We had the good fortune of connecting with Katherine Fisher and we’ve shared our conversation below.

Hi Katherine, what led you to pursuing a creative path professionally?
From an early age I found myself drawn to careers in both social justice and art, but I always assumed I would have to choose between the two. I grew up in rural Vermont and while I had incredible role models in each field – my mother was a judge and my father a composer – I did not have any clear path to a career in both art and justice. Then, in 1996 “The Vagina Monologues” came out and the organization that grew out of the play, V-Day, was formed. I was finally given a blueprint on how to combine art and activism in a way that felt both personally fulfilling and socially important. So, I went to drama school in London for 3 years to hone my skills in theater, directing, and producing, and then made it my mission to find a way to work with V-Day. In 2004 following graduation I booked a one-way flight to New York CIty, dropped off my bags, grabbed another flight to El Paso and crossed the border to Juarez, Mexico where V-Day was producing an event to raise awareness for the missing and murdered women of Juarez. I waited for hours in the hotel lobby where I knew everyone was staying, hoping to speak to someone, anyone, about possibly volunteering and being of service. Eventually I ended up in the elevator with Sally Field who was there to perform at the event, and she invited me to dinner. As the night went on more and more people joined us and by the end of the evening I was sitting with the entire staff and creative team behind V-Day, including V (formerly Eve Ensler), Jane Fonda, Sally of course, and Susan Celia Swan, who would later become V-Day’s Executive Director. That night, and the subsequent weekend in Juarez, I witnessed first-hand the power that art and artists can have in changing the world. So, I essentially forced them to hire me and I ended up working for V-Day for the next ten years, eventually becoming the Director of Events for both V-Day and the One Billion Rising movement that came out of it. In 2014 my journey as full-time employee at V-Day ended, and 2015 I founded my own film production company, Speed of Joy Productions, which I created to highlight work and stories that are diverse, inclusive, intelligent, and character-driven, with a particular emphasis on lifting the voices of those typically underrepresented in the entertainment industry. Now, seven years later Speed of Joy Productions is an Emmy nominated, and Gotham, Peabody, and GLAAD Award winning company, and I’ve been able to evolve my own creativity and focus on directing.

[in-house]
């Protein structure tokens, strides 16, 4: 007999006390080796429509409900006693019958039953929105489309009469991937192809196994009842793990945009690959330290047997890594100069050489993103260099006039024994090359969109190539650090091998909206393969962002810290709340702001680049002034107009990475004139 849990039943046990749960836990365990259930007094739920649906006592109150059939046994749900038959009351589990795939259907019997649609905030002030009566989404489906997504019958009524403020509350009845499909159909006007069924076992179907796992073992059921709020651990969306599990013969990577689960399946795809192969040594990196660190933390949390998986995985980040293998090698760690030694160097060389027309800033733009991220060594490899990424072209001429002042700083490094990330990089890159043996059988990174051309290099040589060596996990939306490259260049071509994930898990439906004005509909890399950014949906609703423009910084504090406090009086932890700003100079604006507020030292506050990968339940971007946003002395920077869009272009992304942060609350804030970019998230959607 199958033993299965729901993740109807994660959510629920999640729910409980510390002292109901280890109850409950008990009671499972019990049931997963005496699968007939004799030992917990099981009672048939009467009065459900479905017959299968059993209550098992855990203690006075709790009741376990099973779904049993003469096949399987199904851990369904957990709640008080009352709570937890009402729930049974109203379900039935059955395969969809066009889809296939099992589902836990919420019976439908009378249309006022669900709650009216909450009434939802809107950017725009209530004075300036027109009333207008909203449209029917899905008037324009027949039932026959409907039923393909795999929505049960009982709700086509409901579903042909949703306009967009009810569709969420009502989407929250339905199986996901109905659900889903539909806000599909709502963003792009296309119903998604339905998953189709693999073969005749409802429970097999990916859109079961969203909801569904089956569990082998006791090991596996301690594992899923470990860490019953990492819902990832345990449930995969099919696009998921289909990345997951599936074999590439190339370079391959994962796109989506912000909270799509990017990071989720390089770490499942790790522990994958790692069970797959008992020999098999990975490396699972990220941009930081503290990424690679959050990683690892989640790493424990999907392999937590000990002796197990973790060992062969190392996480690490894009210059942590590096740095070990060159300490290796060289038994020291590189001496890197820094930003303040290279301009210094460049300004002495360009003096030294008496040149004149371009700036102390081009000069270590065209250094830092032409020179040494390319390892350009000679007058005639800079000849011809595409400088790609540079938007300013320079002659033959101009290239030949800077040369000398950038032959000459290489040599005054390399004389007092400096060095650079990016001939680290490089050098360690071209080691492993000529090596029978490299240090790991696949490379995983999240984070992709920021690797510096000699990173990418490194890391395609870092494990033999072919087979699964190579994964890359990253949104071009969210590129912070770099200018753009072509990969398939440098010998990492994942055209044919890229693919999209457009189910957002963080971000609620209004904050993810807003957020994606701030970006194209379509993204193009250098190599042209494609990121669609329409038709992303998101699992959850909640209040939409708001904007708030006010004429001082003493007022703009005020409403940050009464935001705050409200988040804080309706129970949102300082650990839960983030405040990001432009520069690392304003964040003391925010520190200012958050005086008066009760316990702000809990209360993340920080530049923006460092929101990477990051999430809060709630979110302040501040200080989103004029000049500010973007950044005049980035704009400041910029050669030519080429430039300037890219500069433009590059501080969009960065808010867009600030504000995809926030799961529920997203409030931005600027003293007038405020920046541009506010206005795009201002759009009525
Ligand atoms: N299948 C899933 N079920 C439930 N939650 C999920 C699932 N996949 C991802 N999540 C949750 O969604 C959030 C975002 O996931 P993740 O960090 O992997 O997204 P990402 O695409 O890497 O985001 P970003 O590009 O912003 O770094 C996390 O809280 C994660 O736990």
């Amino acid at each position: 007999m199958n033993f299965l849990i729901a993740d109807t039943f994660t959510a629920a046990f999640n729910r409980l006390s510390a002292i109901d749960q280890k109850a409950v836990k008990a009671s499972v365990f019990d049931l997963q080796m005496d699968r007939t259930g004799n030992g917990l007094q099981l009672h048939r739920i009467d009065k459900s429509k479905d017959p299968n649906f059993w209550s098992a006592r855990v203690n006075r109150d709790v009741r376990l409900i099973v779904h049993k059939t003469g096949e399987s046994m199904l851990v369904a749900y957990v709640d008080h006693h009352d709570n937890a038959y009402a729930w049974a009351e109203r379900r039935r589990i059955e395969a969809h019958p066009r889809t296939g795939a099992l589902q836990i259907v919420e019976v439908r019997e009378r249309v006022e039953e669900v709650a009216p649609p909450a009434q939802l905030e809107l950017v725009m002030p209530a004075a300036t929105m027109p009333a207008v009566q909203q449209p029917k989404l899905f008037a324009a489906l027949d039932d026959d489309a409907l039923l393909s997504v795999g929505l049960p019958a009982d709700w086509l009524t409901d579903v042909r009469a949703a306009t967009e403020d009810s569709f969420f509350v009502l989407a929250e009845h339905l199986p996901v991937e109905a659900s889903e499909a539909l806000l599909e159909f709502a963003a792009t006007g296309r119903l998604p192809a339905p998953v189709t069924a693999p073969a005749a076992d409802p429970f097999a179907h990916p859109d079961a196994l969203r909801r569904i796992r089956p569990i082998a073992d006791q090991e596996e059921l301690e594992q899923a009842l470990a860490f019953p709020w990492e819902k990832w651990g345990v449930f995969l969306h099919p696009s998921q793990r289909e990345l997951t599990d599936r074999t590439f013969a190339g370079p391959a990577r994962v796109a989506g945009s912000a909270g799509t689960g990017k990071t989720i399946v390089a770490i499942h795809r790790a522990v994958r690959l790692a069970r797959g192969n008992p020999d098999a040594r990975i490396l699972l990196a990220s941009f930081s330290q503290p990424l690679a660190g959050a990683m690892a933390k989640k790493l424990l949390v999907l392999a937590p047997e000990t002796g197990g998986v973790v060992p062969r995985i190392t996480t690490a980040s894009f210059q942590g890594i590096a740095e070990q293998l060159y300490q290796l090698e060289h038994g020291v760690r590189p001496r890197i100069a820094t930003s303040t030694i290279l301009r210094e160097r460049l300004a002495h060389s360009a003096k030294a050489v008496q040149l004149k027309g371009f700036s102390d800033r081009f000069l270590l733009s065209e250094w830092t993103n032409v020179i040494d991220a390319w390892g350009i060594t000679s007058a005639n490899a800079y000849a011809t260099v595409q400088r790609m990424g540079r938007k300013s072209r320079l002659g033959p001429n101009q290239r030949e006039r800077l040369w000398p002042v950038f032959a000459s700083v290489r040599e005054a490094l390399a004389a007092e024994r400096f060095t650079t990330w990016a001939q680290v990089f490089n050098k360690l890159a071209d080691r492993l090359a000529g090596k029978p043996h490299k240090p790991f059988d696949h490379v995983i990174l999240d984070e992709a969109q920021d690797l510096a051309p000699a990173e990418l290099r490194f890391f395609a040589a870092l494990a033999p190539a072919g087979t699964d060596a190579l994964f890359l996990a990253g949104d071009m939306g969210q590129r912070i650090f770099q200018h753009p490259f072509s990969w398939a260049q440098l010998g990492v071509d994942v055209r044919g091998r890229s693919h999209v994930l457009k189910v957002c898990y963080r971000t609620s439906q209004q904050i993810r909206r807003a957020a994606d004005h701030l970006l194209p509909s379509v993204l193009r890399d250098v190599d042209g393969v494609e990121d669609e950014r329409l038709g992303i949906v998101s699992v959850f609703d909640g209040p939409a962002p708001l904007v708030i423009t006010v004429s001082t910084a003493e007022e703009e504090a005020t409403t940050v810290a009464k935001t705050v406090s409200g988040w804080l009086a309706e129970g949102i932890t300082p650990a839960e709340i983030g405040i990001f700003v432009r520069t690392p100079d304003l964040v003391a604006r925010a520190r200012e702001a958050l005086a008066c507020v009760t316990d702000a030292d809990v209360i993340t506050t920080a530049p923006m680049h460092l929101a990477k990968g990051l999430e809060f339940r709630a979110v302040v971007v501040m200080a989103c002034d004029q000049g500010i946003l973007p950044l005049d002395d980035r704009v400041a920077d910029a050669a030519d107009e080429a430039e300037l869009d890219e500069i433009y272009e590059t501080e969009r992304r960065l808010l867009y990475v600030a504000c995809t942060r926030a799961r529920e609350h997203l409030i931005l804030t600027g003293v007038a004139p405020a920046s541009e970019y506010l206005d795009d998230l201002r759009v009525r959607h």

Let’s talk shop? Tell us more about your career, what can you share with our community?

My work lives at the intersection of art and activism.